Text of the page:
Thursday, September 18, 2014

Born under punches

Thirty years ago today, I got my Ph.D. in Chemical Technology from the Delft University of Technology. My thesis had a quote on the inner front page: Don't you miss it! Don't you miss it! Not your usual fare, where most candidates picked a religious or philosophical quote. Mine came from Born under punches, a track from the brilliant Talking Heads album Remain in light. And it produced a bottle of wine, courtesy of a bet with my colleague and friend Paul. Art Rock score: 8/10 (great song, I'd put it on my MP3 player).

YouTube

Tuesday, September 16, 2014

Familiars

The 2014 album Familiars by the Antlers from New York (their fourth) has a really outstanding cover design - it inspired me to check out their music, and I am glad I did. The photograph is by  Louise Lemercier, and the absence of any text only strengthens the image.

Sunday, September 14, 2014

Ladies from Shanghai

This post is based on a few things happening last week. I was reading Lisa See's novel Shanghai girls (to be followed by the sequel Dreams of joy). I can heartily recommend everything she has written so far, by the way - she really brings China to life (from the 17th century to the current age). Since there are several paintings by my wife in our living room with the same theme (Shanghai girls), I got the inspiration to photograph the book covers with two of these paintings. My wife liked the result, and asked me to elaborate on the difference in these two paintings as well. This was actually triggered by a critique in a Dutch newspaper last week on the current exhibition of the paintings of Marlene Dumas, widely regarded as one of the most important contemporary Dutch painters, The critic complained that the bodies in her paintings are not depicted in an anatomically correct way... well, in the same article he claimed that for that reason Isaac Israels was a better painter than his contemporary compatriot Vincent van Gogh. It makes you wonder why people get paid to spew nonsense like this to the public. Anyway, it reminded us of the criticism that my wife gets once in a while, because she tends to paint the figures in her work without a face (like the two Shanghai ladies on the left). No, this is not because she does not know how to paint a face, as the painting on the right proves. That one was painted ten years earlier, with the express purpose to demonstrate her ability to paint the details - but it is a once-off in her oeuvre. As an artist, she has selected to omit these details from most of her work, giving the viewer the chance to fill in the facial contours in his/her mind.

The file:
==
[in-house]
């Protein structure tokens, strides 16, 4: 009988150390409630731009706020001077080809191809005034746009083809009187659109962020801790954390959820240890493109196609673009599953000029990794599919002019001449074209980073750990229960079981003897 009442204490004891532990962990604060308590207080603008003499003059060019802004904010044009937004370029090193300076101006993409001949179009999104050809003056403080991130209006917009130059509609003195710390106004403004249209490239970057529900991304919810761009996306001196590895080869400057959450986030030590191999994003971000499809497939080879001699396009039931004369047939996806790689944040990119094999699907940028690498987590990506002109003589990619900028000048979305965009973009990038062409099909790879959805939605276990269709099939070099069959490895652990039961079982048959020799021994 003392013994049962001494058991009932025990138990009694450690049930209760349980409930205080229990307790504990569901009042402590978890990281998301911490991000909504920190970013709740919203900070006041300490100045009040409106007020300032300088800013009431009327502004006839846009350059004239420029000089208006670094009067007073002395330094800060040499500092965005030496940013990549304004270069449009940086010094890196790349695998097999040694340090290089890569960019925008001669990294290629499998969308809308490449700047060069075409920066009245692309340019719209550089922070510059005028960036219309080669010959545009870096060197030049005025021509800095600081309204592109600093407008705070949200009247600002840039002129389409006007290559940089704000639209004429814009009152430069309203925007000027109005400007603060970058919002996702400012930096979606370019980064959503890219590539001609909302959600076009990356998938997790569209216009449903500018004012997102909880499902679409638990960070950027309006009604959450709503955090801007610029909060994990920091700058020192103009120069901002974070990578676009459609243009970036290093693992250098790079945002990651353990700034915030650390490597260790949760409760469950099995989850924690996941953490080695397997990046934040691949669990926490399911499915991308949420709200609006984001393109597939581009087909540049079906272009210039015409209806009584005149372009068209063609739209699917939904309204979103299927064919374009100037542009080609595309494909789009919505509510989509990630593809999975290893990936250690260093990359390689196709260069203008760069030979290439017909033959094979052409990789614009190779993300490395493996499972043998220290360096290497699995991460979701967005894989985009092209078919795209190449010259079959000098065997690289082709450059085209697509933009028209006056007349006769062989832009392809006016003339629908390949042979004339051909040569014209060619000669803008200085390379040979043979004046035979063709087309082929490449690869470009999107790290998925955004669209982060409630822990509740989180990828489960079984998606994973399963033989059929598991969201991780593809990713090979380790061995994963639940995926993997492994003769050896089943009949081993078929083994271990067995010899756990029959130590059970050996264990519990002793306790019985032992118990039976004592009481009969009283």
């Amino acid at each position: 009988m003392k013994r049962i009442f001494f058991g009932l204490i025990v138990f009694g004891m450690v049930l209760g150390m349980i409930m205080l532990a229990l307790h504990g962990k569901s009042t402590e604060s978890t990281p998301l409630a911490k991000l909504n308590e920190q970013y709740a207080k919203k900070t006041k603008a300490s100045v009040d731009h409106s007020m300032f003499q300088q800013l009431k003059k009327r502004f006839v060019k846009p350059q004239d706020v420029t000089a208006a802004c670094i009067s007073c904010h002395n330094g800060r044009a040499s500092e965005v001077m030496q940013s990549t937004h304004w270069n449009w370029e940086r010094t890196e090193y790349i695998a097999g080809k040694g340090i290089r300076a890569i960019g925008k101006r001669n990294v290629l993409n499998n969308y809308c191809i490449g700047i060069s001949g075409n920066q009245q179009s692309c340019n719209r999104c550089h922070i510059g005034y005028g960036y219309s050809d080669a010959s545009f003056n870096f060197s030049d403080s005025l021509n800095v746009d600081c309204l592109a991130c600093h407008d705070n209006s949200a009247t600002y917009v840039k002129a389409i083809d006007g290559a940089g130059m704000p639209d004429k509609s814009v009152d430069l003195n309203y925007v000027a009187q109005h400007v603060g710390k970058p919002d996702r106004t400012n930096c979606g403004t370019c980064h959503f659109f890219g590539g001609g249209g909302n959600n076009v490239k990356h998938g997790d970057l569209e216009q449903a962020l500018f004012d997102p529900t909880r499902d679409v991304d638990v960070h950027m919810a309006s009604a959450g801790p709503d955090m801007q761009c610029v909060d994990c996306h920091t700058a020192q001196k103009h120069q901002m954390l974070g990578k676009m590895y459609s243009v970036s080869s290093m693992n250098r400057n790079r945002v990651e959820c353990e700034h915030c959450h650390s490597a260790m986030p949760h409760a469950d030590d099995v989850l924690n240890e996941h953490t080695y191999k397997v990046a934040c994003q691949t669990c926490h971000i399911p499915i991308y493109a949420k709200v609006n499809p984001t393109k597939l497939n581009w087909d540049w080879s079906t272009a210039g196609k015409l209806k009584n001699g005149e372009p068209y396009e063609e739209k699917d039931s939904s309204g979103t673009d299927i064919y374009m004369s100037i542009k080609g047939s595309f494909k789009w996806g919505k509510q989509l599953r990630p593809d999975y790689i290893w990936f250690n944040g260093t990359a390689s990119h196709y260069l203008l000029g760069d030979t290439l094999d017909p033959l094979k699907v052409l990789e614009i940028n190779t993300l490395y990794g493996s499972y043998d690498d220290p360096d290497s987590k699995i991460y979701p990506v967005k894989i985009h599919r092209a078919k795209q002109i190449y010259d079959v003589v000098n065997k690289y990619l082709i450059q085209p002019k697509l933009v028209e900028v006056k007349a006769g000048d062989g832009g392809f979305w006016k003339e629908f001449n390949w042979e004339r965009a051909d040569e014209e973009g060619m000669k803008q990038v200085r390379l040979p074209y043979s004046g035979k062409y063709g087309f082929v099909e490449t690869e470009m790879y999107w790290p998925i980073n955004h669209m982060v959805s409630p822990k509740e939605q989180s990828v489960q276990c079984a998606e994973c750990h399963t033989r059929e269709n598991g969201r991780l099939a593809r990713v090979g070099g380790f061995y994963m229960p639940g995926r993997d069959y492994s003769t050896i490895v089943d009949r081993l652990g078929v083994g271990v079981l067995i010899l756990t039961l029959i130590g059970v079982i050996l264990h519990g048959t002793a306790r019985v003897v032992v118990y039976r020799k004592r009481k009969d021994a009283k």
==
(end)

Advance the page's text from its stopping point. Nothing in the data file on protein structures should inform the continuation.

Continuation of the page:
link

Saturday, September 13, 2014

Der Ring der Nibelungen by Anna Russell

Wagner's masterpiece, the opera cycle Der Ring der Nibelungen, takes about 15 hours spread over four consecutive evenings. I try to listen to it at least once a year. The linked video is a hilarious summary of the story and the music by English–Canadian singer and comedian Anna Russell from a famous 1953 sketch, taking just under 22 minutes. I love it.

YouTube

Thursday, September 11, 2014

Morning mood

It did not reach Flickr Explore, but it must have been a close miss: based on reactions and faves, this is one of my most popular shots of recent months. It is the bridge over de IJssel near our home, taken on a foggy morning walk with the dog.

Camera: Canon IXUS 115 HS, 12 Megapixels, handheld
Exposure: 0.0031 sec (1/320)
Aperture: f/13
Focal Length: 128 mm
ISO Speed: 160
Post-processing: Picasa 3.0

Flickr

Friday, September 05, 2014

Crossings

A good photographer with a keen eye for composition can turn a relatively simple scene into a thing of beauty. That certainly holds for one of the latest uploads of my Flickr friend Rick (word artist). As usual, all rights retained by the creator.

Wednesday, September 03, 2014

Millstone

This shot of a millstone became a bit of a milestone: my 70th photograph to appear in Flickr Explore, the 500 most interesting shots of the day. I took this at the windmill in the little village of Zalk, part of the municipality of Kampen. The close-up approach and the side point of view turns a fairly common object into something more special.

Camera: Canon IXUS 115 HS, 12 Megapixels, handheld
Exposure: 0.0125 sec (1/80)
Aperture: f/2.8
Focal Length: 5.0 mm
ISO Speed: 100
Post-processing: Picasa 3.0

Flickr

Monday, September 01, 2014

Olive garden at Mallorca

A painter who has not featured yet in the blog: Dutchman Leo Gestel (1881-1941). He is regarded as one of the leading artists of Dutch modernism, having been influenced by cubism, expressionism, futurism and postimpressionism. This painting depicting an olive garden at the Spanish island Mallorca is from 1914. More on Gestel in the Wikipedia article linked to below.